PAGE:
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The Internet contains an abundance of information. So much information that it can be overwhelming. With all this information available it's important to be able to tell which websites are trustworthy. Below are some things you can look for when determining a site's trustworthiness.
- Who is the author? What their credentials and are they qualified to discuss the subject?
- How current is the information? On what date was the website last updated? Older information may no longer be accurate.
- What is their point of view? What type of bias are they portraying? Every one has a bias/point of view but it's important to investigate both sides.
- How accurate is the information? Can what is being presented by the author(s) be verified? Are there spelling, grammar, or typographical errors? This may require comparing other sources.
- Who is the audience?
- What domain is being used? Domains that contain '.gov' or '.edu' tend to be more reliable than those with '.com' or '.net.' This is not to say '.coms' or '.nets' are always unreliable.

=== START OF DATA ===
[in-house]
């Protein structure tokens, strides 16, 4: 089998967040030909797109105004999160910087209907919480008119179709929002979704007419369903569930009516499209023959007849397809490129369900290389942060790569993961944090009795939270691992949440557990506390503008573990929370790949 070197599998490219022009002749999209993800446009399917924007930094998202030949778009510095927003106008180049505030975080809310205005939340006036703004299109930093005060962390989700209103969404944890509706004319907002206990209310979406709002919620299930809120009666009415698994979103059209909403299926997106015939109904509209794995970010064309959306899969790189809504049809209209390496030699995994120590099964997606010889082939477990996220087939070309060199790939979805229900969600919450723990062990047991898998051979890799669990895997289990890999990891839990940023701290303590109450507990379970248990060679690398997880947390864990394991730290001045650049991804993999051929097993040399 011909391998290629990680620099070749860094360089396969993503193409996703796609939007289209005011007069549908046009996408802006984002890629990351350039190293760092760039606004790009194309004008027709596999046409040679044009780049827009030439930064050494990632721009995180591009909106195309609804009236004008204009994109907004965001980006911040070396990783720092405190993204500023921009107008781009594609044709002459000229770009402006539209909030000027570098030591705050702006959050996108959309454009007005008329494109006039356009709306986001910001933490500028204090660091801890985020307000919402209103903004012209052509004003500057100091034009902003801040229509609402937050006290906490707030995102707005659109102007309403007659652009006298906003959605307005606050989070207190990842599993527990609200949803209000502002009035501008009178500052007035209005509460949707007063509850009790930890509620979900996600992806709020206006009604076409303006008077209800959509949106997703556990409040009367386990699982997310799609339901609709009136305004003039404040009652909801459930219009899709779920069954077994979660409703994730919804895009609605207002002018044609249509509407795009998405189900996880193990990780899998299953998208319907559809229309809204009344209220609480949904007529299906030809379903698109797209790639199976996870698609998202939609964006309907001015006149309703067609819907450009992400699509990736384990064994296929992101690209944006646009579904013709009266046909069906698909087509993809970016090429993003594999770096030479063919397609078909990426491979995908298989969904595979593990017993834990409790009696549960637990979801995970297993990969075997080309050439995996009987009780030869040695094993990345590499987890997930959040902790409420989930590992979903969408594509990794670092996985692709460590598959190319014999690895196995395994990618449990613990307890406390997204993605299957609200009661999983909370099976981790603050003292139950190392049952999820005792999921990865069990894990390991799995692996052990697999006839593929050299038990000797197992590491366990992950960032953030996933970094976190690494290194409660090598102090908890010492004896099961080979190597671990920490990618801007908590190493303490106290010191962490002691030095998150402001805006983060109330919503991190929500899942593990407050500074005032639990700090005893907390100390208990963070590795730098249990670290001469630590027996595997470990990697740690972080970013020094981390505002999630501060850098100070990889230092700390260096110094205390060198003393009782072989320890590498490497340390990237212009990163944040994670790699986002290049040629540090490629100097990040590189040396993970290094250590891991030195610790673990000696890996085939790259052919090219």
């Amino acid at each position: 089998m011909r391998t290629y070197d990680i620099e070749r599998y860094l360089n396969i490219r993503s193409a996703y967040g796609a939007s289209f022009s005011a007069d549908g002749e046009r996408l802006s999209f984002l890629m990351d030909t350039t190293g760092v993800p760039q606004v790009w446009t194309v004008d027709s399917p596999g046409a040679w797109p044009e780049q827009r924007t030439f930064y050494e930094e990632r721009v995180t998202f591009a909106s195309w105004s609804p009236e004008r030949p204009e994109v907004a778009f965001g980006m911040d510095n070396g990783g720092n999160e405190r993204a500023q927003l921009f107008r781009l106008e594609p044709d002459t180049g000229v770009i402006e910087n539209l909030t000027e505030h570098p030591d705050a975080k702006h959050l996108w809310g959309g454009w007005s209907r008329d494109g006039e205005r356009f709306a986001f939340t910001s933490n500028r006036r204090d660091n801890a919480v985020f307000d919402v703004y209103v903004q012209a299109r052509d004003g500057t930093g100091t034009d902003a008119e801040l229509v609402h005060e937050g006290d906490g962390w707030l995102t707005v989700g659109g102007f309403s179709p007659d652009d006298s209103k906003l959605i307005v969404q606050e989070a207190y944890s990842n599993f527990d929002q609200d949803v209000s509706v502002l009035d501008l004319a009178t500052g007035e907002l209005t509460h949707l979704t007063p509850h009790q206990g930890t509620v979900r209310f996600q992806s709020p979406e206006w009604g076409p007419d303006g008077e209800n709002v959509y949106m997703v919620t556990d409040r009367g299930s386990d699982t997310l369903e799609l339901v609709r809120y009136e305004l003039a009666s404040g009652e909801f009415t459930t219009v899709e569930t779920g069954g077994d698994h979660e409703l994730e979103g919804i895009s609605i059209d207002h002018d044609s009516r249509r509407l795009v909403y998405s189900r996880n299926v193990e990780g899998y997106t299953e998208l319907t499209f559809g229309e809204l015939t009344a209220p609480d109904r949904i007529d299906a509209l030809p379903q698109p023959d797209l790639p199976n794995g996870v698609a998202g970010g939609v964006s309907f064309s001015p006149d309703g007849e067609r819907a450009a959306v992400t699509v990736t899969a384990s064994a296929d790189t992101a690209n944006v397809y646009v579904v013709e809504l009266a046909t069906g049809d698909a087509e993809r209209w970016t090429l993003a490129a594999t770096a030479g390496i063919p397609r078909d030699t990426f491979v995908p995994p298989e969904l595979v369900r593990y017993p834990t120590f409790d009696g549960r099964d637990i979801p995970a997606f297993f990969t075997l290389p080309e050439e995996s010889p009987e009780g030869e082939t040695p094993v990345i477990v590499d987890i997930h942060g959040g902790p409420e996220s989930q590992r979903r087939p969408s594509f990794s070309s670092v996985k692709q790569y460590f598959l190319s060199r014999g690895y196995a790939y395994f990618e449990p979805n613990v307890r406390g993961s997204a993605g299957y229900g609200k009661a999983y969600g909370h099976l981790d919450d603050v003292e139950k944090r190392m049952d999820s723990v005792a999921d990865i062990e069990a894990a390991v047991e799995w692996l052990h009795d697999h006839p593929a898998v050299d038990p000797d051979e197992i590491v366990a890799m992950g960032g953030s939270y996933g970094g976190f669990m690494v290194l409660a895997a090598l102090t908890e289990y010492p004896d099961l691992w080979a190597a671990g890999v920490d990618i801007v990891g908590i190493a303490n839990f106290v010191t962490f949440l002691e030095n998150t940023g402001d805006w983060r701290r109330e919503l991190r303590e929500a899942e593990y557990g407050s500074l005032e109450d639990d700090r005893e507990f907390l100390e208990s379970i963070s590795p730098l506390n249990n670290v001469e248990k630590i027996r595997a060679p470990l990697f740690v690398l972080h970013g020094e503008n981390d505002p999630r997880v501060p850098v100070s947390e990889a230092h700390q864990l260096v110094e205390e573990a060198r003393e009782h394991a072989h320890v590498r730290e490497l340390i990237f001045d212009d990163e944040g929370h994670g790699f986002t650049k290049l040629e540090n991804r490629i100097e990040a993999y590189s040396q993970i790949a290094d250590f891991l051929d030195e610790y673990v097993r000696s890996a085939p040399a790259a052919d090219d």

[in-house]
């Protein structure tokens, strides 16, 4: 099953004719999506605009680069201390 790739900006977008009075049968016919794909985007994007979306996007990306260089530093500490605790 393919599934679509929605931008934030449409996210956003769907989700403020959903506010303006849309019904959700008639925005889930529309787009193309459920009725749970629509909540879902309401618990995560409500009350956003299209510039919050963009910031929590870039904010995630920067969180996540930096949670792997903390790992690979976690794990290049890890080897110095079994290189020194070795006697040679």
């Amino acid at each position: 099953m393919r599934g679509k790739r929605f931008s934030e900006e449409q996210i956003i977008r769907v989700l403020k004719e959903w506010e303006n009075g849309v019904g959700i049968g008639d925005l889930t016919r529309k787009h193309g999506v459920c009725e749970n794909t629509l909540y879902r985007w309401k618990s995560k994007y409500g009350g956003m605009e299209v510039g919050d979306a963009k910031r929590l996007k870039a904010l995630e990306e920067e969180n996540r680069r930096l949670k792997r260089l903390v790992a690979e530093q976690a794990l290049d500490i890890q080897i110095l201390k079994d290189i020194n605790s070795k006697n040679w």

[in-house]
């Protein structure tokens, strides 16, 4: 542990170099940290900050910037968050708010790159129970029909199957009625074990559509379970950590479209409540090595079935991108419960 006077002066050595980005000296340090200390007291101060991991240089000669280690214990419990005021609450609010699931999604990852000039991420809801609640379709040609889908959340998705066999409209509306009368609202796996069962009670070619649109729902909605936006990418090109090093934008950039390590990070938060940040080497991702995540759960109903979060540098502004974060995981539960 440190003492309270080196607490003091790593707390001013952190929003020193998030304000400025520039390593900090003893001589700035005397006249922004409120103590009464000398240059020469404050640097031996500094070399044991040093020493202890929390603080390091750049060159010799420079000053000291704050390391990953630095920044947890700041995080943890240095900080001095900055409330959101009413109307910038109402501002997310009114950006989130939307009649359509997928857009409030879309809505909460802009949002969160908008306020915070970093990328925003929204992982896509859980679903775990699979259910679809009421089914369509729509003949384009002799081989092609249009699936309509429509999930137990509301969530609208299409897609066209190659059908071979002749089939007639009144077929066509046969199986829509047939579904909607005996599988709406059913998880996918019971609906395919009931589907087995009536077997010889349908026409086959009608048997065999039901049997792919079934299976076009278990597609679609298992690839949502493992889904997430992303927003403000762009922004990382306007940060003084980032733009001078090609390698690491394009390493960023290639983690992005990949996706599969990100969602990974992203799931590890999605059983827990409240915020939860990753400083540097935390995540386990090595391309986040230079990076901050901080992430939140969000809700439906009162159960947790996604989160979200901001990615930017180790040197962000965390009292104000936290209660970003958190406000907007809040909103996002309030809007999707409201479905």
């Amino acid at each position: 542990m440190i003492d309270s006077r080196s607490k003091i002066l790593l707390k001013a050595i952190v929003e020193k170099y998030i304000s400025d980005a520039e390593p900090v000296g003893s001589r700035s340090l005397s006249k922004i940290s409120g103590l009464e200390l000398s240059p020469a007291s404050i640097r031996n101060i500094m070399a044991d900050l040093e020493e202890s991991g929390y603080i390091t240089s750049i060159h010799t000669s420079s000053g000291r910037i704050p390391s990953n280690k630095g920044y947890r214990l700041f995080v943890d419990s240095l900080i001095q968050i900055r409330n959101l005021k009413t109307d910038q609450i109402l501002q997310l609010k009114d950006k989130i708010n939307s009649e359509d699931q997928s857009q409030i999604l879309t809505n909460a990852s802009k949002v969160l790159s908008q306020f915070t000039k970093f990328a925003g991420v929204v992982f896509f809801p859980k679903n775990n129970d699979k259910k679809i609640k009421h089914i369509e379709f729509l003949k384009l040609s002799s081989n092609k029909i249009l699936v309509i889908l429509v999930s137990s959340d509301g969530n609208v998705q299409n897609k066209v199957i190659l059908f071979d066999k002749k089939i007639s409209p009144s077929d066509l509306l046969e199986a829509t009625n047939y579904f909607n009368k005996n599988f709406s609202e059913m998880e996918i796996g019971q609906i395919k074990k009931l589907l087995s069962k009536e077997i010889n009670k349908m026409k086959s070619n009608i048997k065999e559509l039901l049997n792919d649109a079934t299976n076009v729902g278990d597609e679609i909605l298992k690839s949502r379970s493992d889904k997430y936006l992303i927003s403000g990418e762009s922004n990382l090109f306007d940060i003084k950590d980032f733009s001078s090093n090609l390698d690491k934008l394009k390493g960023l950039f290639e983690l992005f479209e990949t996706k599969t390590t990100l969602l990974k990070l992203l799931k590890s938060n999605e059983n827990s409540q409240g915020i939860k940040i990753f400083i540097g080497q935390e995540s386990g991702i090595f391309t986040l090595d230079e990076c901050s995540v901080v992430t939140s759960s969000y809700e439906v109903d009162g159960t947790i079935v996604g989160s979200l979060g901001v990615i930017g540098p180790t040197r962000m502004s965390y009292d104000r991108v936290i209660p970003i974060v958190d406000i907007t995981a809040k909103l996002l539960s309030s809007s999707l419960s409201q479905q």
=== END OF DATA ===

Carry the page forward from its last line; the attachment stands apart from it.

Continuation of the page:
If you are still unsure, PTC Libraries have a website evaluation worksheet that you can fill out to help you determine whether or not a website should be trusted.
CERI, established in 1977 as the Tennessee Earthquake Information Center, is a Tennessee Board of Regents Center of Excellence at the University of Memphis devoted to understanding the causes and consequences of earthquakes and the structure and evolution of the continental lithosphere.
A portal to science information from U.S. government agencies including research and developmental results.
United States Geological Survey
The USGS is a science organization that provides impartial information on the health of our ecosystems and environment, the natural hazards that threaten us, the natural resources we rely on, the impacts of climate and land-use change, and the core science systems that help us provide timely, relevant, and useable information.
"NOAA is an agency that enriches life through science. Our reach goes from the surface of the sun to the depths of the ocean floor as we work to keep citizens informed of the changing environment around them."
Library of Congress Science Resources
A list of web resources related to science compiled by the Library of Congress.
An interactive site from the Smithsonian Institute's Museum of Natural History.
Geologic Time Scale
An easy-to-use color-coded chart from the Geological Society of America.
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